Build Me Up From Bones supposedly is not the musical document Sarah Jarosz’s label had hoped she might create, but when they heard these 11 tracks, they were thrilled anyway. Though Jarosz, 22, may be young in years, she’s always been self-assured musically, and on this album, co-produced with longtime collaborator Gary Paczosa, her unerring instincts and grown-up confidence lift her work to a new level. Jarosz’s New England Conservatory of Music studies and experiences with multiple top talents have resulted in even more complex arrangements, lyrical depth and vocal nuance than she exhibited on 2011’s excellent Follow Me Down. “Over the Edge” and “Mile on the Moon,” both co-written with Nashville go-to guy Jedd Hughes, are among the standouts, along with her near-torch treatment of Dylan’s “Simple Twist of Fate” and playful arrangement of Joanna Newsom’s “The Book of Right-On.” Though she hasn’t forsaken her bluegrass foundation, Jarosz is evolving rapidly; where she might go next is anyone’s guess. With her talents, the prospects are exciting to consider.
Elvis Costello has taken detours through R&B and soul in the past — he paid tribute to Stax on 1980’s Get Happy!!, released a collaborative album with Allen Toussaint, and even wrote a song for Solomon Burke. But he’s never done so with a band as incredible as Philadelphia hip-hop powerhouse The Roots. Their tenure as house band for late-night host Jimmy Fallon has proven just how vast their range is, and on Wise Up Ghost, the two legendary artists come together on a set that’s not just funky, not just fun, but ultimately a showcase for just how many jams these veteran artists can kick out in 56 minutes. After starting off with the deep grooves of “Walk Us UPTOWN,” a gorgeous string intro segues into the atmospheric funk of “SUGAR Won’t Work,” and the sinister wah-wah and fuzz of “REFUSE to Be Saved.” The all-caps title gimmick might seem unnecessary on first glance, but after one spin of this jaw-dropping, heavy-hitting set, the only reasonable reaction is to ask why they left out the exclamation points.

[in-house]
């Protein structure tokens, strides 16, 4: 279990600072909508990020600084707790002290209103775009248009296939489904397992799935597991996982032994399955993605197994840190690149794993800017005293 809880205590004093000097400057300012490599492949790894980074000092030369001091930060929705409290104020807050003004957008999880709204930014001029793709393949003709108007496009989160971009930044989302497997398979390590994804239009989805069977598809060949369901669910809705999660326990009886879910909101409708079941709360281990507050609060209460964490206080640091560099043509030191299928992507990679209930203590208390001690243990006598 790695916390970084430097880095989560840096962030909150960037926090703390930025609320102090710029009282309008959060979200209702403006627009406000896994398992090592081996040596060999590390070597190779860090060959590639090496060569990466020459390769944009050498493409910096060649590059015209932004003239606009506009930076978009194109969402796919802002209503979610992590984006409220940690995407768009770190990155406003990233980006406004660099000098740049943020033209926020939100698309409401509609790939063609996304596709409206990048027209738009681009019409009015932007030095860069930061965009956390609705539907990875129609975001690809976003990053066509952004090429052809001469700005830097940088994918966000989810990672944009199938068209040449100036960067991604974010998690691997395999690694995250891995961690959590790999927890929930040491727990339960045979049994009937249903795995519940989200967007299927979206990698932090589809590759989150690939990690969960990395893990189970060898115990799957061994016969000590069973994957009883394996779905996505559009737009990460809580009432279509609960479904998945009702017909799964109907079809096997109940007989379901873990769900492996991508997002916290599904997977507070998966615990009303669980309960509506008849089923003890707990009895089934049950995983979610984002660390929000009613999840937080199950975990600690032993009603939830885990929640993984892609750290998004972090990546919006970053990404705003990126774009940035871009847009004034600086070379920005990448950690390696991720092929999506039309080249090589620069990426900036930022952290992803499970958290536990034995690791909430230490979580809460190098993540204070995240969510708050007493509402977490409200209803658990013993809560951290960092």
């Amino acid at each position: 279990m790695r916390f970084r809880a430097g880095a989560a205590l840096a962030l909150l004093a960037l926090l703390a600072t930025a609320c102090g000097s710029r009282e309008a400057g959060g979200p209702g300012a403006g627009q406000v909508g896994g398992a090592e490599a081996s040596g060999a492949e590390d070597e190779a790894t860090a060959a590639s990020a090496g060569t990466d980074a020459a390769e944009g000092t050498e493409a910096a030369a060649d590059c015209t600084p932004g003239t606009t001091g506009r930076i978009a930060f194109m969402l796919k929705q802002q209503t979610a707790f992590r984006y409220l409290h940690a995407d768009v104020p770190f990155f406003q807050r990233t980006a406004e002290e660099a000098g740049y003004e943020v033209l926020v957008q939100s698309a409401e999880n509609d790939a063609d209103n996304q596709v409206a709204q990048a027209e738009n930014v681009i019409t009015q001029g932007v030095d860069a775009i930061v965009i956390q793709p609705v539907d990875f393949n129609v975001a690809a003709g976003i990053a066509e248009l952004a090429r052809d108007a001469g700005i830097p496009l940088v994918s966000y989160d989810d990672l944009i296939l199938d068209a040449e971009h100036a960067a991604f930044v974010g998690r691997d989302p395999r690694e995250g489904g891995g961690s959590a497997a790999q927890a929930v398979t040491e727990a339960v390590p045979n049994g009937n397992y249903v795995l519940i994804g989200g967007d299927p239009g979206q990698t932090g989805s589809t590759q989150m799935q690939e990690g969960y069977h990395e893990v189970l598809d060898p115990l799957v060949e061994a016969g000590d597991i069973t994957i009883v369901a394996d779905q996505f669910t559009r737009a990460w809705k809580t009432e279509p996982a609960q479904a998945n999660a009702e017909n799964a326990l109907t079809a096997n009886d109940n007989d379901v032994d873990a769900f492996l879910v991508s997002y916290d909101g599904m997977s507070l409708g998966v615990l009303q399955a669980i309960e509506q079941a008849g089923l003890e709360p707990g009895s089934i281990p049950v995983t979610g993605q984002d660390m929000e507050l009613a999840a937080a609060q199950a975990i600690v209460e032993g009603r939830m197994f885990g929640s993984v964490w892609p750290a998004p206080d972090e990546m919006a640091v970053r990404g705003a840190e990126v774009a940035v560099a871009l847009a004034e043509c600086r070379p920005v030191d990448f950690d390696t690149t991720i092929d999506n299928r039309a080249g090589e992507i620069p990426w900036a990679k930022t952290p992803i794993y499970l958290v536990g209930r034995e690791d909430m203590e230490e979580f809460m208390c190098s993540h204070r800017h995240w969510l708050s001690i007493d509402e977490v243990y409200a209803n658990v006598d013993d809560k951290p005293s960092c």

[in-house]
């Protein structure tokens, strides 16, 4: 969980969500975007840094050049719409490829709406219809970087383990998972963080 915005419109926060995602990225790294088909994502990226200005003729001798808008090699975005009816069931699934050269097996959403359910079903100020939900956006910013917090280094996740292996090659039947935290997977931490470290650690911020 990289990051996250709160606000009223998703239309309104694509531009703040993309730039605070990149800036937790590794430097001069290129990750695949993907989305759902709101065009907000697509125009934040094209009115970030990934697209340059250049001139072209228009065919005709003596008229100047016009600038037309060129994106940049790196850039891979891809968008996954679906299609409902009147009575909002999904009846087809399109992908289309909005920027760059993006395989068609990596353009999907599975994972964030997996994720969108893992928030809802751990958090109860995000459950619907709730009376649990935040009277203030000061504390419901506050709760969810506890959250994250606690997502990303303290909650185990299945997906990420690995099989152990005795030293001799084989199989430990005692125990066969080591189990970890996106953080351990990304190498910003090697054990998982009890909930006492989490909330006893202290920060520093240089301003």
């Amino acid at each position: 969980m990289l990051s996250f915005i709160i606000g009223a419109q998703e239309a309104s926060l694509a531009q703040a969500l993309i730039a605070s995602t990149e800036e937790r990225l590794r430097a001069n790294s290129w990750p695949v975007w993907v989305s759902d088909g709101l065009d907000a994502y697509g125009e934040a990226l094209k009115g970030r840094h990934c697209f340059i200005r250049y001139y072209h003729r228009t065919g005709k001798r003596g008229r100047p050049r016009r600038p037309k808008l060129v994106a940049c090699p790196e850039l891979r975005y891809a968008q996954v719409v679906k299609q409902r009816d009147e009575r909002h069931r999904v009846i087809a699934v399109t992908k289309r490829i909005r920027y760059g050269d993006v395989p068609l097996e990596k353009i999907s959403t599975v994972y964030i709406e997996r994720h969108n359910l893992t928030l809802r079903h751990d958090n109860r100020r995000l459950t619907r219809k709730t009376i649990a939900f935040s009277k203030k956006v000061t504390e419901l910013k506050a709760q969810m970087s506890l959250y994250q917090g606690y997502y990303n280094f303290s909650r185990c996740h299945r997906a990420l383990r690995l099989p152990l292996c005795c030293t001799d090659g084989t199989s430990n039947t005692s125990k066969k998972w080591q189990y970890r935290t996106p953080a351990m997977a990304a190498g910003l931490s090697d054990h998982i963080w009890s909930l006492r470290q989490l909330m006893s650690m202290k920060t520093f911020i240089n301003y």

At an age when most rockers are mewling out somber ruminations on the sorry state of the world and their receding past, Paul McCartney seems like he wants to compete with the pop stars at their own game. Titling it New is Macca’s cheeky way of letting us know that this album is no mere regurgitation of past glories. McCartney shuffles between four producers, mostly keeping the pedal down and daring everyone to keep up. While you can spot career benchmarks at times, like the Wingsy stomp of “Save Us” or “Everybody Out There,” the mid-60’s melodic lushness of the title track or “On My Way To Work”, or the Revolver-era psychedelic flourishes on “Appreciate” or “Hosanna,” the album still sounds as modern as the output of a scrappy indie band. When Paul does take a look back on the touching ballad “Early Days,” he does so with love for those who shared those days with him and defiance at anyone who thinks they know the story despite not being there in the first place. McCartney certainly has his story straight on New, setting an imposing standard that both his contemporaries and the youngsters will be hard-pressed to match.
7. Kacey Musgraves: Same Trailer, Different Park